Neat Little Tricks by Anup Bishnoi

Build an AR Drum Set that you play with body gestures

Let’s build an Augmented Reality Drum Set that lets you play drums with your full body without any musical instruments! What? Yes. Stand in front of camera 👀, bang imaginary drums with your hands 🥁, drums play for real! 📻🎶

Here’s a video:

What’s really happening here?

Here’s what’s really happening here:

  • Stand in front of camera
    1. App starts phone camera.
    2. App starts looking for human body in frame.
    3. Finds you in the camera frame, and starts capturing body pose at 60fps.
(Tap to play)

  • Bang imaginary drums with your hands
    1. You move your hands around as if playing an imaginary drum set laid out around you in 3D space.
    2. App continuously matches the location of your two fists against 3D boundaries defined in code.
  • Drums play for real
    1. App identifies when tracked fists enter pre-allocated areas in 3D space.
    2. App plays the sound for drum instruments assigned to those areas.
(Turn the volume up)

Beyond just playing back the intended beat immediately, you can also see in the video that, in Recording mode, the app records the beats you hit, and replays them on a fixed tempo

How does the body tracking work?

This demo uses iOS ARKit’s Body Tracking feature to track a human body in frame.

That information could come from your own on-device Machine Learning model, Tensorflow BodyPix, PoseNet, or any other deep neural net.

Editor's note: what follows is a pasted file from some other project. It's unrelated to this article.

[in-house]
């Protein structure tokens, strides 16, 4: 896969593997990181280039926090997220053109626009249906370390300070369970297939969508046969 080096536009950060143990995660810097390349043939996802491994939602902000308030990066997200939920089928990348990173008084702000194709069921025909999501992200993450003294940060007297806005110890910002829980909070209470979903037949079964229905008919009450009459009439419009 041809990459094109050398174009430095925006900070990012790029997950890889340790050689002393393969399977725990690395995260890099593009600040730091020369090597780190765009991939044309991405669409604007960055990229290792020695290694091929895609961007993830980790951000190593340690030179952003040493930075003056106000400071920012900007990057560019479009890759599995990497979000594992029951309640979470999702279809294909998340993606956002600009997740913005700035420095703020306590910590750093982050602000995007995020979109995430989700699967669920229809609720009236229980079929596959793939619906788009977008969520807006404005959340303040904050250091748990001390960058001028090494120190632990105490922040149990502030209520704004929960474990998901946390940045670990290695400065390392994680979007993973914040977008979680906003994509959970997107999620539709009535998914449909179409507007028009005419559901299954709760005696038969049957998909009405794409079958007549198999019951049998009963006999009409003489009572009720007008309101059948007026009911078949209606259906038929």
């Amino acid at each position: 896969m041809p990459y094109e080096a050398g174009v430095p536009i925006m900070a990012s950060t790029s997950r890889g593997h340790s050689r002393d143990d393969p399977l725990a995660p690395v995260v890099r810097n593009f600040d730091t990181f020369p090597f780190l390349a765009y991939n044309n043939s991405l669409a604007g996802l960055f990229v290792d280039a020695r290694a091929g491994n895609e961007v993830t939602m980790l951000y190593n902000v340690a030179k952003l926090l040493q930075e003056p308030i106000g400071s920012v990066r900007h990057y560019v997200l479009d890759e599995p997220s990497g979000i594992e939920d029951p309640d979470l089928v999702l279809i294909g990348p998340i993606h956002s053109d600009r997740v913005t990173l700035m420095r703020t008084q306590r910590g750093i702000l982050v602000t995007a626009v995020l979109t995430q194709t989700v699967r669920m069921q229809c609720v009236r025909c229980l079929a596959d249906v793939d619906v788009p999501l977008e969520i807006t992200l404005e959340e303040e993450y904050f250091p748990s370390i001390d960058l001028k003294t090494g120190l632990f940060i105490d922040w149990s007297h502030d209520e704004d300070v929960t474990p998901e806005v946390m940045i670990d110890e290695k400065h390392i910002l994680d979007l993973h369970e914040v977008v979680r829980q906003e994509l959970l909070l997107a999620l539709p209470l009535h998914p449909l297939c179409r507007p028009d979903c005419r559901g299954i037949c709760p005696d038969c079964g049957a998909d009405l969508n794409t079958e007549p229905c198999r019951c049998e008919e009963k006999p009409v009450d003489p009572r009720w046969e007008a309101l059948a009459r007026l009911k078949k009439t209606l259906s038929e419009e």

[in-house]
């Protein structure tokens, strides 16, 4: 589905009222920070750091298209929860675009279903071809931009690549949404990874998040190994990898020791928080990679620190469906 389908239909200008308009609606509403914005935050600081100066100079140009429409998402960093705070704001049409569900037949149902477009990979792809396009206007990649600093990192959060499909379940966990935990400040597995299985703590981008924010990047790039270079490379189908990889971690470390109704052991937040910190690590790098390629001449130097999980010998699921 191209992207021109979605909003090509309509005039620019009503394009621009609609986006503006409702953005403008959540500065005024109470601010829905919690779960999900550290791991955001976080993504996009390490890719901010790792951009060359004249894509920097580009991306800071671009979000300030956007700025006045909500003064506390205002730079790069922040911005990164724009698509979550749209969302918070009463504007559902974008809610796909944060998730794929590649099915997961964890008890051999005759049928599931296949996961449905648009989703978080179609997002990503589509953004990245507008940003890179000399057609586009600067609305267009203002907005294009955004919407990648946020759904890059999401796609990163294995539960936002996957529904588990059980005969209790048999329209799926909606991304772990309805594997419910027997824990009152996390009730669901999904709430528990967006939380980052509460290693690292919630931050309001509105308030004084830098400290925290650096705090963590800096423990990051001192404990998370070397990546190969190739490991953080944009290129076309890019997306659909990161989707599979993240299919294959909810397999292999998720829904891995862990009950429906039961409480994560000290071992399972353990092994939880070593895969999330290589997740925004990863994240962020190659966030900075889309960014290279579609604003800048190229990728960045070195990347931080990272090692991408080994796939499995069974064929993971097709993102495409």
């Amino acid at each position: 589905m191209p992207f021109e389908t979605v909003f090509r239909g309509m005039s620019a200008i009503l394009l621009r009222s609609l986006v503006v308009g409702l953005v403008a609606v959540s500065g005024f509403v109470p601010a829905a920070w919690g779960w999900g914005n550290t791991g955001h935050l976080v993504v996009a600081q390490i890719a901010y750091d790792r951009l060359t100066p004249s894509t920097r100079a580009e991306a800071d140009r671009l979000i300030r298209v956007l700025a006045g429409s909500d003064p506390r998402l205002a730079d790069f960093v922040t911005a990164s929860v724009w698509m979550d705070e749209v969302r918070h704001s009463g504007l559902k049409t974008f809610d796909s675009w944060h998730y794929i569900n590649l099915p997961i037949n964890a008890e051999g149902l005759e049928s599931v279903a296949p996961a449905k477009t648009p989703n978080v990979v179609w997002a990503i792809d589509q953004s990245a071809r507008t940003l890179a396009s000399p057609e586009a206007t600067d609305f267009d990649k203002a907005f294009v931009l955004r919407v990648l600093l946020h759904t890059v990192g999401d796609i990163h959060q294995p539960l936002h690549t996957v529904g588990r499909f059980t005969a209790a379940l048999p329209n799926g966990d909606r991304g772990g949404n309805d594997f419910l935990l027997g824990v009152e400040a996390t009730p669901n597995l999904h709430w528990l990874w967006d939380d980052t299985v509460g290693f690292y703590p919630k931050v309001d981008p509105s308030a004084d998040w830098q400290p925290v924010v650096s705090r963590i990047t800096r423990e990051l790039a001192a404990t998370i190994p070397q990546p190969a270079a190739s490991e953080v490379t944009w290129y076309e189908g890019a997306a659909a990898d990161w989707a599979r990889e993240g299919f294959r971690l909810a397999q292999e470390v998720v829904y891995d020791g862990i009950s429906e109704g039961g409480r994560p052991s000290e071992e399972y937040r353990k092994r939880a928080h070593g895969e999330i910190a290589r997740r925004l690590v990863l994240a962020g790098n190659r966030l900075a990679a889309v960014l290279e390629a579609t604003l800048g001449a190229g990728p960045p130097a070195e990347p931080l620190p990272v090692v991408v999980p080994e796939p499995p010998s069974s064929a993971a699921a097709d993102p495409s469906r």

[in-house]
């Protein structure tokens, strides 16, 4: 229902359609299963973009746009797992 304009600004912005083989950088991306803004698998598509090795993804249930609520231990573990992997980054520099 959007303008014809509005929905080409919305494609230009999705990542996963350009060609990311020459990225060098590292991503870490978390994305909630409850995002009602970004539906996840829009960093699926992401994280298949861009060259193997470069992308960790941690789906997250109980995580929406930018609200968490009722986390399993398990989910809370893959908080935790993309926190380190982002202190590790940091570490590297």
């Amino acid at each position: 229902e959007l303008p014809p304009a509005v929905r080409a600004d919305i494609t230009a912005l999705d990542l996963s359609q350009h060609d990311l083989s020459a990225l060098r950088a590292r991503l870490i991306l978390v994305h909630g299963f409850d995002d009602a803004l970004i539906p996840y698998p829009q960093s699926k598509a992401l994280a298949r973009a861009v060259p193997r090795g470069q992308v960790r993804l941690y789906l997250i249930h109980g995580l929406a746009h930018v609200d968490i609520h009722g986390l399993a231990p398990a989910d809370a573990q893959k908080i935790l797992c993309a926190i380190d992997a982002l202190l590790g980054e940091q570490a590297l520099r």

Here’s how to access body pose tracking data in ARKit

Assuming you have an ARView already setup (follow any ARKit Getting Started tutorial online):

class ViewController: UIViewController {
    @IBOutlet var arView: ARView!

Create a new ARSession with body pose tracking enabled (at any point after app startup, maybe in viewDidLoad()):

arView.session.delegate = self
let configuration = ARBodyTrackingConfiguration()

You also want to add a new AnchorEntity to the arView scene:

let characterAnchor = AnchorEntity()

Then just add the session delegate method for arView.session to get a callback every frame with body pose data as seen by the back camera:

extension ViewController: ARSessionDelegate {
    func session(_ session: ARSession, didUpdate anchors: [ARAnchor]) {
        if let bodyAnchor = anchors.first as? ARBodyAnchor,
            let rightHandTransform = bodyAnchor.skeleton.modelTransform(for: .rightHand),
            let leftHandTransform = bodyAnchor.skeleton.modelTransform(for: .leftHand) {
            let leftHand = leftHandTransform.columns.3
            let rightHand = rightHandTransform.columns.3
            update(leftHandAt:  (leftHand.x, leftHand.y),
                   rightHandAt: (rightHand.x, rightHand.y))

Note: We only need left and right hand locations for playing drums, so only need to extract the 3D locations of those two joints above. Also, transform.colums.3 gives us the 3rd column from the transform matrix, which is the position vector of the transform in 3D space.